The installation invites audiences to discover the mighty fairy-tale panoramas of Chicago janitor Henry Darger, the recycled kingdom of visionary Indian roads-engineer Nek Chand Saini, the towering visions of Chinese factory worker Guo Fengyi, and Sam Doyle, the African-American whose graphic visual histories inspired Jean-Michel Basquiat.
Imitators and false messiahs, take heed ... there is no such thing as outsider art!
This monumental exhibition also includes some of the mid-20th century authors made famous by the artist Jean Dubuffet, such as Augustin Lesage, the miner and spiritualist, and the anonymous faces known as Les Barbus Müller. More recent discoveries include Romanian street collagist Ion Bîrlădeanu and Japanese wrestling fanatic Tomoyuki Shinki. There are artists from the Netherlands too, from the self-obsessed biographic illustrator Willem Van Genk, to emerging studio creators like Marianne Schipaanboord and Paulus de Groot. Throughout the space, these artworks are accompanied by short films and easy-to-read essays from internationally renowned artists, including David Byrne, Ed Ruscha, Marlene Dumas, John Baldessari, Grayson Perry and many more.
Discover the exhibition!
The Museum of Everything is not a typical art experience. The design of its shows are created in collaboration with Oscar nominated production designer Eve Stewart (Les Misérables) and have welcomed over 750,000 visitors worldwide. These careful installations lead the visitor deep into the personal worlds of unconventional creators, where the established rules of art are replaced by the visual language of dream, ritual and detail.
The terms outsider art, naïve art, disabled art and primitive art are often used to describe the work of people who create outside the conventional art circuit. The Museum of Everything does not use these categories to define its artists. It speaks instead of private art-makers, non-academic creators and “the undiscovered, unintentional, untrained and unclassified artists of the modern era”. For The Museum of Everything is not just an exhibition, it is a philosophy for cultural equality. The British founder of The Museum of Everything, James Brett, speaks about this with insight: “It is our role to place these artists firmly in the context of Art History. Not to dismiss them as outsiders or in any way less. There may be others but they are the same. The Museum of Everything will always fight for the right of visual expression”.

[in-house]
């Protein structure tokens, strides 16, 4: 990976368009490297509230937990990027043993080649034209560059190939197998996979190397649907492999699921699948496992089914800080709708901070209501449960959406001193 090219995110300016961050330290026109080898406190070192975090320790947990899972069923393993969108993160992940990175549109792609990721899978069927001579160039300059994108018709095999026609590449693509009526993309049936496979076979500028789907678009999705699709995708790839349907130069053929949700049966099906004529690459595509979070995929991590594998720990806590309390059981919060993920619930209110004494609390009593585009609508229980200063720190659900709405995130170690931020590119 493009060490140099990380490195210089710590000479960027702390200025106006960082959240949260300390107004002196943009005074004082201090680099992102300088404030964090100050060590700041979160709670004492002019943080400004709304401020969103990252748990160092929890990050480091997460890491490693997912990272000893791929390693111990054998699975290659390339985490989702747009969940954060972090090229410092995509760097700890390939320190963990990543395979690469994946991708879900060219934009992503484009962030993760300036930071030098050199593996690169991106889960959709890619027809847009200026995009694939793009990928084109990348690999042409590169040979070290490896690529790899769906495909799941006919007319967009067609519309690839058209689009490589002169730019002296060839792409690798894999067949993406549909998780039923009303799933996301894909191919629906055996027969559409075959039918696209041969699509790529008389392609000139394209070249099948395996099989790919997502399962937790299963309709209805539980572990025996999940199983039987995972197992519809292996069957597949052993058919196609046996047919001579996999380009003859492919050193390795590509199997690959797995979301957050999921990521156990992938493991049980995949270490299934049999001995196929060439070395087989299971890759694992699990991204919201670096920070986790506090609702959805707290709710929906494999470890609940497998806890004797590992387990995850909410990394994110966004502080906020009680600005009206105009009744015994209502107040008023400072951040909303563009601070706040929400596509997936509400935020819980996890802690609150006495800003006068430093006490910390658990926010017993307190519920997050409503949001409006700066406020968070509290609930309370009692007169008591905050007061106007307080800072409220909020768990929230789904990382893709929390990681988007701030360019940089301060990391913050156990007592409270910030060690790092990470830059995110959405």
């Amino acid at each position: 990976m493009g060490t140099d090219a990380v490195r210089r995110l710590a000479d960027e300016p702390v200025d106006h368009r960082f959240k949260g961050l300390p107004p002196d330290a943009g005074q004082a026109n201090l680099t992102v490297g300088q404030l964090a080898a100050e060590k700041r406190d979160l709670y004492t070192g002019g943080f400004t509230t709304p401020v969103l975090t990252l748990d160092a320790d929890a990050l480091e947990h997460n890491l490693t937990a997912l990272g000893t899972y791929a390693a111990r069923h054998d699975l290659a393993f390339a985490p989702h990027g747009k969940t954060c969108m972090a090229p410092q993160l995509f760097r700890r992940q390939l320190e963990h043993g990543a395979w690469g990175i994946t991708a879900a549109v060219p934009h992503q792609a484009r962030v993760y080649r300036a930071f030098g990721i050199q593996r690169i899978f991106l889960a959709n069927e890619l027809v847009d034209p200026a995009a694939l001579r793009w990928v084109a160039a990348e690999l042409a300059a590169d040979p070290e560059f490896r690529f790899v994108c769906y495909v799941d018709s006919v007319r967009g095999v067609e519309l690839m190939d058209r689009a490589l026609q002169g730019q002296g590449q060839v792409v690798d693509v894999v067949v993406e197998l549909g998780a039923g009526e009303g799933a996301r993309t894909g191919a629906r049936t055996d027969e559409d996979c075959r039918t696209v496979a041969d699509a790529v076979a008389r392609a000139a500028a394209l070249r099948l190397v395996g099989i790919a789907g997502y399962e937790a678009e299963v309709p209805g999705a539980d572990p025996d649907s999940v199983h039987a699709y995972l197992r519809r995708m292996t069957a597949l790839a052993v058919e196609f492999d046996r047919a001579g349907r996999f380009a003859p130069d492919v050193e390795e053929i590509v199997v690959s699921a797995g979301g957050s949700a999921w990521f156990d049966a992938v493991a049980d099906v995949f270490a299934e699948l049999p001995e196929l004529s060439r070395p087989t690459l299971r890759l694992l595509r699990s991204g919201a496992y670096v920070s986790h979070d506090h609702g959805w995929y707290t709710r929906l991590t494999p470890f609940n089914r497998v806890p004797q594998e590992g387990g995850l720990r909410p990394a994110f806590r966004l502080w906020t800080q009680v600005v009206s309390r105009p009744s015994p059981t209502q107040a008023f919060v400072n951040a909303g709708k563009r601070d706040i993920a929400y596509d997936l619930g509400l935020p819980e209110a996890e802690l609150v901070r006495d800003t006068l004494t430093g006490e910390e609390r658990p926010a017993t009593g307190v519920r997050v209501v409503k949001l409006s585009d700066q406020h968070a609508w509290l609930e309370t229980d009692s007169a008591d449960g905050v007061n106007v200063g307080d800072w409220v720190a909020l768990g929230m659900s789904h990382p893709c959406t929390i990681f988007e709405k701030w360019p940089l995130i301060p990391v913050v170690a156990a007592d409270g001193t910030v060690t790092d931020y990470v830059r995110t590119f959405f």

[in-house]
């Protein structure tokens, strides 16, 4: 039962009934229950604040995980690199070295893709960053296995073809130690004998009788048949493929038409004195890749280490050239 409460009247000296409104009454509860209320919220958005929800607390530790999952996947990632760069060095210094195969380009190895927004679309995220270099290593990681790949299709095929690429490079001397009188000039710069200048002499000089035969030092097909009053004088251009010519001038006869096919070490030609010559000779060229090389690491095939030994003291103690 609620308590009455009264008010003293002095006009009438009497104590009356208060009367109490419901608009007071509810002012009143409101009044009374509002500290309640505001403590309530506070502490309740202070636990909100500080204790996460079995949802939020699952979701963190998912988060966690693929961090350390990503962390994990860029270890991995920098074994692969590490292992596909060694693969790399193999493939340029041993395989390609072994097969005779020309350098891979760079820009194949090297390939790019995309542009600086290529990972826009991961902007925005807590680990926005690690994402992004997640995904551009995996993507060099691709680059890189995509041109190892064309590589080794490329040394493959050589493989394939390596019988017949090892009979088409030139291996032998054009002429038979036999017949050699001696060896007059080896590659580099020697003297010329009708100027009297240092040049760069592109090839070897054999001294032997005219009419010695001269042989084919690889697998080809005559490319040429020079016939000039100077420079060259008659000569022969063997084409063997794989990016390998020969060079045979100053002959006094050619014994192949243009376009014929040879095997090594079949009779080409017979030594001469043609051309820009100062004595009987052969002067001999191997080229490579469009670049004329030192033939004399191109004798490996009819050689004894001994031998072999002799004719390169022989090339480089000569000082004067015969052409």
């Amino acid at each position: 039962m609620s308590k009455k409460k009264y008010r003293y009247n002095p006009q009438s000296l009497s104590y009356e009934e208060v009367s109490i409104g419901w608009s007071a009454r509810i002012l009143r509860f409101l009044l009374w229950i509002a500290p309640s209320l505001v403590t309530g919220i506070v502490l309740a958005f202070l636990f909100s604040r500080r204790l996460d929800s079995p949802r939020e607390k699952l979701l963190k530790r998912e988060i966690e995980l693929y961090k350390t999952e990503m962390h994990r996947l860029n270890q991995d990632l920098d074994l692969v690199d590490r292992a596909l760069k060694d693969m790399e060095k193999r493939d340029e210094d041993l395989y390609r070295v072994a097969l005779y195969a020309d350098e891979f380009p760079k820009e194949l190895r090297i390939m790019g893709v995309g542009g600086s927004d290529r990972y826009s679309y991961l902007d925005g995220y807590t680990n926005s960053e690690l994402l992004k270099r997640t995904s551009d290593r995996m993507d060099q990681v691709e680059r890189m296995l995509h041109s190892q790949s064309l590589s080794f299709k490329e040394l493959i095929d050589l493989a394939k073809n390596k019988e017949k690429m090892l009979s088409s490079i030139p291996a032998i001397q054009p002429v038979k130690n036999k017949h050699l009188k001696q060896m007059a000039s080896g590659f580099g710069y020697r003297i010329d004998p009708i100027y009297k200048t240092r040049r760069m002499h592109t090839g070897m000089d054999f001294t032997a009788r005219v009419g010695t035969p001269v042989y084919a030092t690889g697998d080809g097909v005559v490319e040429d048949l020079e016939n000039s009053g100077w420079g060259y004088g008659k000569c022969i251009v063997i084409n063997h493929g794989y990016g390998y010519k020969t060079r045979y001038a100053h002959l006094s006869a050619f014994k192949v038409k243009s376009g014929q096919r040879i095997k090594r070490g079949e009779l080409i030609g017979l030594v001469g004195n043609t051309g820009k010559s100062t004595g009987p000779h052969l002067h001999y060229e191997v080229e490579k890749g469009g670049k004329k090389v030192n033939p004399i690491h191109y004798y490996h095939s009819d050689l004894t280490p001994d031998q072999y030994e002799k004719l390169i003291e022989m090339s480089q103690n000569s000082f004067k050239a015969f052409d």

Over the past few decades, the art world in the Netherlands has grown increasingly interested in the work of self-taught artists who display exceptional imagination and extraordinary talent. After major exhibitions in Paris, Moscow, Venice and London, the Kunsthal is proud to bring The Museum of Everything to Rotterdam. The exhibition promises to be one of the most important of its kind in Europe and the first on such a grand scale in the Netherlands. One room in particular is dedicated to the life’s work of Henry Darger, the most famous of the self-taught discoveries. His monumental illustrations are shown here in a series, revealing for the first time a visual storyline which was destroyed when his books were separated and sold for profit. Another space will house a towering corridor of painted scrolls by the Chinese factory worker Guo Fengyi. This visionary artist used her creative energies to balance the toxic illness from which she eventually died. Yet her legend lives on and has been showcased in recent years at the Hayward in London, the Carnegie International in Pittsburgh and the 2013 Venice Biennale.
An accompanying satellite programme will take place at the Kunsthal Rotterdam and at various partner museums, art galleries, academies and universities throughout the show, including the Van Gogh Museum in Amsterdam, the Cobra Museum in Amstelveen and the Dolhuys Museum of Psychiatry in Haarlem. On 16 and 17 April 2016, the Kunsthal Rotterdam will also host The Weekend of Everything with workshops, lectures, guided tours, films, music and more.
The Museum of Everything includes work by the artists Ion Bîrlădeanu, Morton Bartlett, James Castle, Henry Darger, Sam Doyle, William Edmondson, Guo Fengyi, Willem van Genk, Paulus de Groot, Paul Laffoley, Augustin Lesage, Aleksander Lobanov, Martín Ramírez, Vasilij Romanenkov, Nek Chand Saini, Marianne Schipaanboord, Tomoyuki Shinki, Marcel Storr, George Widener, Scottie Wilson and many others.
The exhibition is a collaboration between Kunsthal Rotterdam and The Museum of Everything and was made possible with the support of the Gieskes Strijbis Fonds.
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